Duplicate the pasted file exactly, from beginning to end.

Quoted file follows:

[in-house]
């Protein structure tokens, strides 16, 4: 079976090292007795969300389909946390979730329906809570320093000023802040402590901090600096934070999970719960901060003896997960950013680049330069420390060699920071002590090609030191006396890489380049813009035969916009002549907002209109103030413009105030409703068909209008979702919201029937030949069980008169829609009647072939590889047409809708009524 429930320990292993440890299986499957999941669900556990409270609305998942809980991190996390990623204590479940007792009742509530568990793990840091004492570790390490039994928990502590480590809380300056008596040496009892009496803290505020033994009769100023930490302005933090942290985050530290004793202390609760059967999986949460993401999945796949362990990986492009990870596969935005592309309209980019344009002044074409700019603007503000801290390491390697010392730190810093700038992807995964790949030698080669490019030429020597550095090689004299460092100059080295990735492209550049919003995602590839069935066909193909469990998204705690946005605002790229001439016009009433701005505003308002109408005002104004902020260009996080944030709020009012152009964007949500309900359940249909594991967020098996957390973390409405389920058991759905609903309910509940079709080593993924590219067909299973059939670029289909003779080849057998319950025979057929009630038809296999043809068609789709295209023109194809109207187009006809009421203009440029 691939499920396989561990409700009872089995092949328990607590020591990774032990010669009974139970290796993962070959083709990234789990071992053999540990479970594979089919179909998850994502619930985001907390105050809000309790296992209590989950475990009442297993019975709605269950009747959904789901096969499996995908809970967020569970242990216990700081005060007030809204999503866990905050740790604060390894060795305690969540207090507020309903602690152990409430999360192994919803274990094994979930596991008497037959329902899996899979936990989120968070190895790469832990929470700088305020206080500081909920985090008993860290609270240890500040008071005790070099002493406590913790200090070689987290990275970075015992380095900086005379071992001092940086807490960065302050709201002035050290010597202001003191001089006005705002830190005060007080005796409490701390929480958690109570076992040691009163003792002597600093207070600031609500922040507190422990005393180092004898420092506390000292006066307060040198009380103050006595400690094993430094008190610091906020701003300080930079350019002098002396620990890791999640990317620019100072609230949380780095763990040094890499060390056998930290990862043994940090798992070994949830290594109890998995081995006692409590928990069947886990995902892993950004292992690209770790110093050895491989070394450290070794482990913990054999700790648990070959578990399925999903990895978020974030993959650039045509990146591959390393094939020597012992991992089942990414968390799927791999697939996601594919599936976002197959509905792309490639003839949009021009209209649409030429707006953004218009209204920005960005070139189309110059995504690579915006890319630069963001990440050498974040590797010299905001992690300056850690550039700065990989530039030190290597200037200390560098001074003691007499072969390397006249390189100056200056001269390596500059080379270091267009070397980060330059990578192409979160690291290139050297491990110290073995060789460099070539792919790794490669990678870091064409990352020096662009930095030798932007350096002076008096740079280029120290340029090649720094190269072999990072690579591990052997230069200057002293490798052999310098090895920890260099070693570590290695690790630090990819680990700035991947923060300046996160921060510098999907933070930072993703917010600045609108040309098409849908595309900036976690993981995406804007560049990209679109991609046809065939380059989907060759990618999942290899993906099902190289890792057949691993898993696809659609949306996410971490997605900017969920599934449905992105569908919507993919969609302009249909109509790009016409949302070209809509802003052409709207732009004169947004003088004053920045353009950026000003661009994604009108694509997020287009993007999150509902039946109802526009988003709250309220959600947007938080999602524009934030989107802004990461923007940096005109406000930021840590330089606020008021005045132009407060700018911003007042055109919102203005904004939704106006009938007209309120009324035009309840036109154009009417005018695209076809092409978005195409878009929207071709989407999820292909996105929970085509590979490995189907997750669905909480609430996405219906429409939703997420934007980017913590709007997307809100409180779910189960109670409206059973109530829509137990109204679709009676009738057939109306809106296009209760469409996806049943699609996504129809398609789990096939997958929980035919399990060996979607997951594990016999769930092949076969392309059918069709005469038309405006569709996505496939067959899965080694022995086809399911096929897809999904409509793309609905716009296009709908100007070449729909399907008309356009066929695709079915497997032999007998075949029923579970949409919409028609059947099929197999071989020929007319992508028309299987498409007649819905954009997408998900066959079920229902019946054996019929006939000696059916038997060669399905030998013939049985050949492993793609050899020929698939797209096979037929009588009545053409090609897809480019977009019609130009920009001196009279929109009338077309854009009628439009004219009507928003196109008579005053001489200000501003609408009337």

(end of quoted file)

[in-house]
């Protein structure tokens, strides 16, 4: 079976090292007795969300389909946390979730329906809570320093000023802040402590901090600096934070999970719960901060003896997960950013680049330069420390060699920071002590090609030191006396890489380049813009035969916009002549907002209109103030413009105030409703068909209008979702919201029937030949069980008169829609009647072939590889047409809708009524 429930320990292993440890299986499957999941669900556990409270609305998942809980991190996390990623204590479940007792009742509530568990793990840091004492570790390490039994928990502590480590809380300056008596040496009892009496803290505020033994009769100023930490302005933090942290985050530290004793202390609760059967999986949460993401999945796949362990990986492009990870596969935005592309309209980019344009002044074409700019603007503000801290390491390697010392730190810093700038992807995964790949030698080669490019030429020597550095090689004299460092100059080295990735492209550049919003995602590839069935066909193909469990998204705690946005605002790229001439016009009433701005505003308002109408005002104004902020260009996080944030709020009012152009964007949500309900359940249909594991967020098996957390973390409405389920058991759905609903309910509940079709080593993924590219067909299973059939670029289909003779080849057998319950025979057929009630038809296999043809068609789709295209023109194809109207187009006809009421203009440029 691939499920396989561990409700009872089995092949328990607590020591990774032990010669009974139970290796993962070959083709990234789990071992053999540990479970594979089919179909998850994502619930985001907390105050809000309790296992209590989950475990009442297993019975709605269950009747959904789901096969499996995908809970967020569970242990216990700081005060007030809204999503866990905050740790604060390894060795305690969540207090507020309903602690152990409430999360192994919803274990094994979930596991008497037959329902899996899979936990989120968070190895790469832990929470700088305020206080500081909920985090008993860290609270240890500040008071005790070099002493406590913790200090070689987290990275970075015992380095900086005379071992001092940086807490960065302050709201002035050290010597202001003191001089006005705002830190005060007080005796409490701390929480958690109570076992040691009163003792002597600093207070600031609500922040507190422990005393180092004898420092506390000292006066307060040198009380103050006595400690094993430094008190610091906020701003300080930079350019002098002396620990890791999640990317620019100072609230949380780095763990040094890499060390056998930290990862043994940090798992070994949830290594109890998995081995006692409590928990069947886990995902892993950004292992690209770790110093050895491989070394450290070794482990913990054999700790648990070959578990399925999903990895978020974030993959650039045509990146591959390393094939020597012992991992089942990414968390799927791999697939996601594919599936976002197959509905792309490639003839949009021009209209649409030429707006953004218009209204920005960005070139189309110059995504690579915006890319630069963001990440050498974040590797010299905001992690300056850690550039700065990989530039030190290597200037200390560098001074003691007499072969390397006249390189100056200056001269390596500059080379270091267009070397980060330059990578192409979160690291290139050297491990110290073995060789460099070539792919790794490669990678870091064409990352020096662009930095030798932007350096002076008096740079280029120290340029090649720094190269072999990072690579591990052997230069200057002293490798052999310098090895920890260099070693570590290695690790630090990819680990700035991947923060300046996160921060510098999907933070930072993703917010600045609108040309098409849908595309900036976690993981995406804007560049990209679109991609046809065939380059989907060759990618999942290899993906099902190289890792057949691993898993696809659609949306996410971490997605900017969920599934449905992105569908919507993919969609302009249909109509790009016409949302070209809509802003052409709207732009004169947004003088004053920045353009950026000003661009994604009108694509997020287009993007999150509902039946109802526009988003709250309220959600947007938080999602524009934030989107802004990461923007940096005109406000930021840590330089606020008021005045132009407060700018911003007042055109919102203005904004939704106006009938007209309120009324035009309840036109154009009417005018695209076809092409978005195409878009929207071709989407999820292909996105929970085509590979490995189907997750669905909480609430996405219906429409939703997420934007980017913590709007997307809100409180779910189960109670409206059973109530829509137990109204679709009676009738057939109306809106296009209760469409996806049943699609996504129809398609789990096939997958929980035919399990060996979607997951594990016999769930092949076969392309059918069709005469038309405006569709996505496939067959899965080694022995086809399911096929897809999904409509793309609905716009296009709908100007070449729909399907008309356009066929695709079915497997032999007998075949029923579970949409919409028609059947099929197999071989020929007319992508028309299987498409007649819905954009997408998900066959079920229902019946054996019929006939000696059916038997060669399905030998013939049985050949492993793609050899020929698939797209096979037929009588009545053409090609897809480019977009019609130009920009001196009279929109009338077309854009009628439009004219009507928003196109008579005053001489200000501003609408009337």